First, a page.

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Greater Williamsburg: An Inspiring, Educational Getaway

September 27, 2012

Photos from our trip

Holly Rosen Fink of The Culture Mom, recently visited Greater Williamsburg with her two kids and came back excited by what her kids learned and saw. She tells us all here.

From Holly:

Disclosure: My visit was mostly complimentary (the hotel was discounted) to facilitate this post.

Imagine a family trip that is just as educational as it is fun- possible? Yes, Greater Williamsburg and a visit to its Historic Triangle, consisting of Jamestown, Yorktown and Colonial Williamsburg offers glimpses of how Americans lived first together and became the seeds of a nation. And, our kids had a blast going there.

Start your visit by spending at least a few hours in Colonial Williamsburg. Should you have the time to dedicate a full day to the town, you will wander in and out of buildings that will take you back to how Americans lived over 400 years ago.  Greater Williamsburg has more than 500 18th-century buildings with actors portraying the characters from the era (they utilize 3,500 every season).

Once you set foot through the gate, you’re taken back in a time machine to when horse-drawn carriages were used and various trades were integral to the community.

Lord Dunmore arrives. Photo by MilwVon.

Kids particularly love the reenactments by blacksmiths, jewelers, soldiers, slaves, wig makers, seamstresses and patriots.  And, what kid wouldn’t want to sit in the cot of the local jail cell and play “bad guy”?!

My kids goofing around and other images from our trip.

On a sunny day, kids can grind corn, saw wood, get water from a well, help with farm chores and begin to understand what it was like to live in those times long ago. When it rains, the actors take the reenactments inside.  Each actor never steps out of character and will make you feel like you have entered another era.  They are actually historians and educators who love to tell a good story, each one of them and they are very informative.

My daughter trying her hand at grinding corn.

It’s definitely worth a visit to Jamestown (part of the Historic Triangle), the first permanent English settlement in America.  Here we learned more about Native Americans and how they lived (including Pocahontas), the famine of 1609 and how the colonists rebelled against the VA Governor in 1676 and burned the town down. They offer an introductory film, “1607: A Nation Takes Roots” which traces Jamestown’s beginnings in England and the first century of the VA colony.  There are recreations of the colonists’ fort, three ships from 1607 and a Powhattan Indian village where historical interpreters bring the era to life.

(Photo: “7729” © by “G” jewels g is for grandma, via Creative Commons/WJLA)

At Yorktown Victory Center, you can teach your kids about some of the city’s later history. The siege of Yorktown was the final major battle of the American Revolution.  You’ll learn about life in a re-created Continental encampment and witness an actual cannon going off (hold your ears).  This is an excellent way to end your trip as it focuses on the signing of the Declaration of Independence.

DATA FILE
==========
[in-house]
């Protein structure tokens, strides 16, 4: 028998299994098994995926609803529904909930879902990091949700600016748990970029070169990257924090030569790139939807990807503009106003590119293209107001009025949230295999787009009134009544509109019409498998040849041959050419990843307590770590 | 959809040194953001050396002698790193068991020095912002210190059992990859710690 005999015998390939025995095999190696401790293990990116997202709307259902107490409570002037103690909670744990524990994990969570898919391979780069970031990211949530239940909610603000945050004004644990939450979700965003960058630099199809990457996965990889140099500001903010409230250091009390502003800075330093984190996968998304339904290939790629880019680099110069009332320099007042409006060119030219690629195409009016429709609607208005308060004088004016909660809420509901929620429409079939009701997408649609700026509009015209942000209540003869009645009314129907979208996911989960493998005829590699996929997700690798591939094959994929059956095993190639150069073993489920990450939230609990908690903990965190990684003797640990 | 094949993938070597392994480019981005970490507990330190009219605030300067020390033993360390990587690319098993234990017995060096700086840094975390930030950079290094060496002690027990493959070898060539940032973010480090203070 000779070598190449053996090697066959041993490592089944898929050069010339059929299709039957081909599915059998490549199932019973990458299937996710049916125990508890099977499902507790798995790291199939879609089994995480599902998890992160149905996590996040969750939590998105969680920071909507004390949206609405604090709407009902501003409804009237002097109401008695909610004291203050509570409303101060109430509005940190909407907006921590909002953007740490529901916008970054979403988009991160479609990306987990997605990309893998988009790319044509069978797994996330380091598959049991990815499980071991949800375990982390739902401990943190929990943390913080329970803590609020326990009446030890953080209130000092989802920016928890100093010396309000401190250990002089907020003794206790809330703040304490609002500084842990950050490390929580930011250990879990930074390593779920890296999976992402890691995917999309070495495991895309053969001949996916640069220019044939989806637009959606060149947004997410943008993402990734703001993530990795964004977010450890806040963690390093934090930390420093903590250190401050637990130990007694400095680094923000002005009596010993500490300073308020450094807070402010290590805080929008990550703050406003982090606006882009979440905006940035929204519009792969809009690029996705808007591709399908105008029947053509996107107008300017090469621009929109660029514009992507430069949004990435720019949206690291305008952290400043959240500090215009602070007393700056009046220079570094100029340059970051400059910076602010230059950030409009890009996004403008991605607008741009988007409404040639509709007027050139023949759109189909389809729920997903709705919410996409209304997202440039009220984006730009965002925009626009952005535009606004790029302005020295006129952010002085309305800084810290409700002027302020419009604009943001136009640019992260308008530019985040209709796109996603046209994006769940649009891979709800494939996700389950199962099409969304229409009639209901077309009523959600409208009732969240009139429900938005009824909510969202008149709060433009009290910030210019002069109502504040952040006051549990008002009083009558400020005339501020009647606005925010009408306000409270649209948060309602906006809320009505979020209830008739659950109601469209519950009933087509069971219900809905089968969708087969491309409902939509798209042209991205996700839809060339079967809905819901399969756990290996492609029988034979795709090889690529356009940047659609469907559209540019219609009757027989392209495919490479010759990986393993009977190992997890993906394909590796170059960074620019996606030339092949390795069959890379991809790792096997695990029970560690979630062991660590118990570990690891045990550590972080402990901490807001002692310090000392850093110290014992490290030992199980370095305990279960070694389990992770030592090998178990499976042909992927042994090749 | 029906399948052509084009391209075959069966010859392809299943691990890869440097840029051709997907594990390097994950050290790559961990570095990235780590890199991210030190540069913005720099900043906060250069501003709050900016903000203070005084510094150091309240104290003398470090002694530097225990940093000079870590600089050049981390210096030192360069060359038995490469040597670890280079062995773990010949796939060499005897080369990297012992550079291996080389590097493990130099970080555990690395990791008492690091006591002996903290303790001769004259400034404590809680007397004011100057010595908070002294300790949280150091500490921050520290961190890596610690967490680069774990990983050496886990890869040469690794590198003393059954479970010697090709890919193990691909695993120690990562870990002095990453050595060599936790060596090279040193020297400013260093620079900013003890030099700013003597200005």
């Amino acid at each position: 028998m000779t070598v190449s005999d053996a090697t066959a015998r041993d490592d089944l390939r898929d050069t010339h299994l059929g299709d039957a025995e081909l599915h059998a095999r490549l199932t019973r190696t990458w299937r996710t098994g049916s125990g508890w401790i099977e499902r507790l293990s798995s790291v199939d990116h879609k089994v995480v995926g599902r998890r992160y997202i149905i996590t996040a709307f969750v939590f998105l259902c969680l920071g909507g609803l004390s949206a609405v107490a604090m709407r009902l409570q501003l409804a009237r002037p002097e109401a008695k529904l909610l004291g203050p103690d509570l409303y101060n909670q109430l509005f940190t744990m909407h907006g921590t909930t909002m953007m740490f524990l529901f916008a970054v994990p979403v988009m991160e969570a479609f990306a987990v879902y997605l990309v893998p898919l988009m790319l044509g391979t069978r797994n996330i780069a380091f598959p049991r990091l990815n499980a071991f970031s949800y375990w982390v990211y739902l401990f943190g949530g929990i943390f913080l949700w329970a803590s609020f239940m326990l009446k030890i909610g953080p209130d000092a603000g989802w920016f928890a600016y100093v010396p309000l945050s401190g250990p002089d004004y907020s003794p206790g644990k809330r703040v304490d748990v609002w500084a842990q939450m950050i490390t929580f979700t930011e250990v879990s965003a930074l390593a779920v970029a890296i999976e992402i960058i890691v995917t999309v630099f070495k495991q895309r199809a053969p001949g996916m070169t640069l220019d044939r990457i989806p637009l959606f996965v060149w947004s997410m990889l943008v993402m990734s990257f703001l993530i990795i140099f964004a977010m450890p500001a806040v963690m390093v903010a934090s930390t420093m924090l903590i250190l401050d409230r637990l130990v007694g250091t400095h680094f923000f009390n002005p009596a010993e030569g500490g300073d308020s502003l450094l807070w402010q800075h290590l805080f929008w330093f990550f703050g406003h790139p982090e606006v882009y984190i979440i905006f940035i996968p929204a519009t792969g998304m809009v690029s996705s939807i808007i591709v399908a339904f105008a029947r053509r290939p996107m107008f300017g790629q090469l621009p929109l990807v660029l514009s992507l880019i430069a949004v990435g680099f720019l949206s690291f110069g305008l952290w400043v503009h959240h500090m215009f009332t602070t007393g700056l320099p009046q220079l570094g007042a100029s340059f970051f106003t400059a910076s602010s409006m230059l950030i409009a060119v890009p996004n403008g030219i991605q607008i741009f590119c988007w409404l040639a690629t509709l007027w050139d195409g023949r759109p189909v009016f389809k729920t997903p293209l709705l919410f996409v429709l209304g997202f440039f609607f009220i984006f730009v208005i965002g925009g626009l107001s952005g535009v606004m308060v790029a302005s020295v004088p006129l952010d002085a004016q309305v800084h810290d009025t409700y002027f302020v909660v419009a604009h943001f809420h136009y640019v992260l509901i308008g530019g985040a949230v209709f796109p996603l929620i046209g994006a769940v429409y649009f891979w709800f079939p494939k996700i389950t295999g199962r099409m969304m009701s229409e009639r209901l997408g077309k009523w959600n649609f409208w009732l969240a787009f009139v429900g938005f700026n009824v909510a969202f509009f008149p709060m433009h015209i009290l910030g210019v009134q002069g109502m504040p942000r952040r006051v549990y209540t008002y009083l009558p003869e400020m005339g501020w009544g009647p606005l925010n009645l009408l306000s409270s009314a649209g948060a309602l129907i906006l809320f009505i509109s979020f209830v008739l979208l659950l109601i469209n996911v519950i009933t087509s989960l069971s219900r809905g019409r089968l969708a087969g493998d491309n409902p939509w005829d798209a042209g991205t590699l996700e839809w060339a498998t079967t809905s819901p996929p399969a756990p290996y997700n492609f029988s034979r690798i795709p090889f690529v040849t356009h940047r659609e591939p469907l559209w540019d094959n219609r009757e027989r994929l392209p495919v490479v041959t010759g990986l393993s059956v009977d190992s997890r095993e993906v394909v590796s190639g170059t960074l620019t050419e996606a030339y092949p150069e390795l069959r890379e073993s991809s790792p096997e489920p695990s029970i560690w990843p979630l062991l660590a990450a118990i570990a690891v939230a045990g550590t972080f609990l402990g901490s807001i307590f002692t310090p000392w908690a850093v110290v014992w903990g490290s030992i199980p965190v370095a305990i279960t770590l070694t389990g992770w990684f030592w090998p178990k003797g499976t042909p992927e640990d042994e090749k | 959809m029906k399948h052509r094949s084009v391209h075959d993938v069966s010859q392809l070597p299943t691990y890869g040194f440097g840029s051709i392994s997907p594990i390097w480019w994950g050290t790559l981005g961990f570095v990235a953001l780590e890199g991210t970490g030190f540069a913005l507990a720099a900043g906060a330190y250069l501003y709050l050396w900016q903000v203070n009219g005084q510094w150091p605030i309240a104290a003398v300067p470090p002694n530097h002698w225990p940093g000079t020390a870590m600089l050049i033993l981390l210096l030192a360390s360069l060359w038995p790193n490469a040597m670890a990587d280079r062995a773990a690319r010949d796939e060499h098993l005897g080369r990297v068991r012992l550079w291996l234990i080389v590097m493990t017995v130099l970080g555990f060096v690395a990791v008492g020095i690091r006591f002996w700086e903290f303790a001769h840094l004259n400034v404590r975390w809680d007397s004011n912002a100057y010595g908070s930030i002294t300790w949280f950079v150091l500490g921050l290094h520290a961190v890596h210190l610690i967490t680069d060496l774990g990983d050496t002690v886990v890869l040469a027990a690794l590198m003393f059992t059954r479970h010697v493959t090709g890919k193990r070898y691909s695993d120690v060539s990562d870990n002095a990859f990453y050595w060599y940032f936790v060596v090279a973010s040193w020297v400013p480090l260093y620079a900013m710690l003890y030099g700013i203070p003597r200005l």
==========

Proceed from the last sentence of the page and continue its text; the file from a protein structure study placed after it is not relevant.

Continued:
Hampton Roads Partnership/Flickr Actors re-enact the historic battles of Yorktown at the Jamestown campus' Yorktown Victory Center.

An interesting way to tie in what you learned in Williamsburg is to head to Busch Gardens.  This theme park is built around the cultures of Europe, where America’s first settlers came from. Savor European food, hear traditional music and see their crafts.  There are also shows throughout the day.

Busch Gardens

Of course, there are amusement rides too if your kids are ready for some high thrills after filling their head with lots of information.  The rides are mainly for big kids, but your smaller ones will enjoy traipsing through the different European countries, the fabulous Sesame Street Safari and a playground just for them.

Photo by http://www.morningsidemom.com

Greater Williamsburg is a really good example of a vacation spot that teaches and inspires children, as well as adults.  With careful planning, good maps, guidebooks and advice from other parents, you’ll be in good shape during your visit.  Just be sure to have enough time to see everything once you get there.  Three full days for the Historic Triangle would be optimal, and then you can fit in a side trip to Busch Gardens also.

Ticket prices to all the attractions vary, depending on what you want to do and see. A Historic Triangle ticket will cost you $81 but lasts for 7 days. Kids are $35.50/free under 6.  Or you can go for a single day ticket, a multi-day ticket, a bounce ticket or a flex ticket.  You can also include the amusement park, Busch Gardens, if you want.

We stayed at the Williamsburg Woodlands Hotel & Suites which was conveniently located close to the entrance of Colonial Williamsburg.  It was clean and it offers activities for kids like table tennis, shuffleboard, a pool open until 10pm and miniature golf.  All units have Colonial-style pine furniture and photos of the Historic Area on their walls. The rooms range from $79-$159 for a double; $119-$209 for a suite.  All rooms include continental breakfast.  One of the best attributes is free shuttles to all three parts of the Triangle, which come every half-hour and are very reliable.

Greater Williamsburg is seven hours from Brooklyn by car, 380 miles each way on the 95 South, so you need to give yourselves time for the journey as well as the experience.

Holly Rosen

Born in Atlanta, Georgia, Holly Rosen Fink has spent the last 15 years in NYC working in all facets of media, from MTV to the world of traditional and online publishing.  Now working as a consultant  in Westchester, she blogs about travel, theater, film, art, books, advocacy and more at The Culture Mom.  She has two children, ages 5 and 7, who share her culture addiction.